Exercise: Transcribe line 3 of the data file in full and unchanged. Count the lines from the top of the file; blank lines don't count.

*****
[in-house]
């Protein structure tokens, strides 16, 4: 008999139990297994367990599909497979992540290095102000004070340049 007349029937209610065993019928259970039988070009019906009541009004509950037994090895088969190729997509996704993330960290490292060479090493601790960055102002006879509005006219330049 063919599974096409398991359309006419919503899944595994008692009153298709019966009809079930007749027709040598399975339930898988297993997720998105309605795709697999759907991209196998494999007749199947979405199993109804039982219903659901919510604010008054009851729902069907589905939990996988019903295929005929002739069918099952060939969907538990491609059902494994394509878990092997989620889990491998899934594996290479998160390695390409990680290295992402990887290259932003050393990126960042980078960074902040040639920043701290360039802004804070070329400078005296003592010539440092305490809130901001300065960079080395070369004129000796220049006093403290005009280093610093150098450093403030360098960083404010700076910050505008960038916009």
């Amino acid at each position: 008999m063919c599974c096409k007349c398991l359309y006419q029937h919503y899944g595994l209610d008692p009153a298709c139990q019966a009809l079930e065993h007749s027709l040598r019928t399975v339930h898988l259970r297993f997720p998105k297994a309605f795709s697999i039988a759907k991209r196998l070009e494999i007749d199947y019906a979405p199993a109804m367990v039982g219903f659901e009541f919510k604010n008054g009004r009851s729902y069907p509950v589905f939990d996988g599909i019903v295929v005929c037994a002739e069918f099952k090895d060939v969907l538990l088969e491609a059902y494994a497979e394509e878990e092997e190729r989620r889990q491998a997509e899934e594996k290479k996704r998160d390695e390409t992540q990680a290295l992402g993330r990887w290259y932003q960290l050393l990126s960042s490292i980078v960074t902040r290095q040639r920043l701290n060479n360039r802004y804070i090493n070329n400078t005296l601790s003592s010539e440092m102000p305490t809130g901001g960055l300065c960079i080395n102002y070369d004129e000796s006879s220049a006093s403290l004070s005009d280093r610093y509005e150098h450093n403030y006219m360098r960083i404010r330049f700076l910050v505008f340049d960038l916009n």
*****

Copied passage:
């Amino acid at each position: 008999m063919c599974c096409k007349c398991l359309y006419q029937h919503y899944g595994l209610d008692p009153a298709c139990q019966a009809l079930e065993h007749s027709l040598r019928t399975v339930h898988l259970r297993f997720p998105k297994a309605f795709s697999i039988a759907k991209r196998l070009e494999i007749d199947y019906a979405p199993a109804m367990v039982g219903f659901e009541f919510k604010n008054g009004r009851s729902y069907p509950v589905f939990d996988g599909i019903v295929v005929c037994a002739e069918f099952k090895d060939v969907l538990l088969e491609a059902y494994a497979e394509e878990e092997e190729r989620r889990q491998a997509e899934e594996k290479k996704r998160d390695e390409t992540q990680a290295l992402g993330r990887w290259y932003q960290l050393l990126s960042s490292i980078v960074t902040r290095q040639r920043l701290n060479n360039r802004y804070i090493n070329n400078t005296l601790s003592s010539e440092m102000p305490t809130g901001g960055l300065c960079i080395n102002y070369d004129e000796s006879s220049a006093s403290l004070s005009d280093r610093y509005e150098h450093n403030y006219m360098r960083i404010r330049f700076l910050v505008f340049d960038l916009n």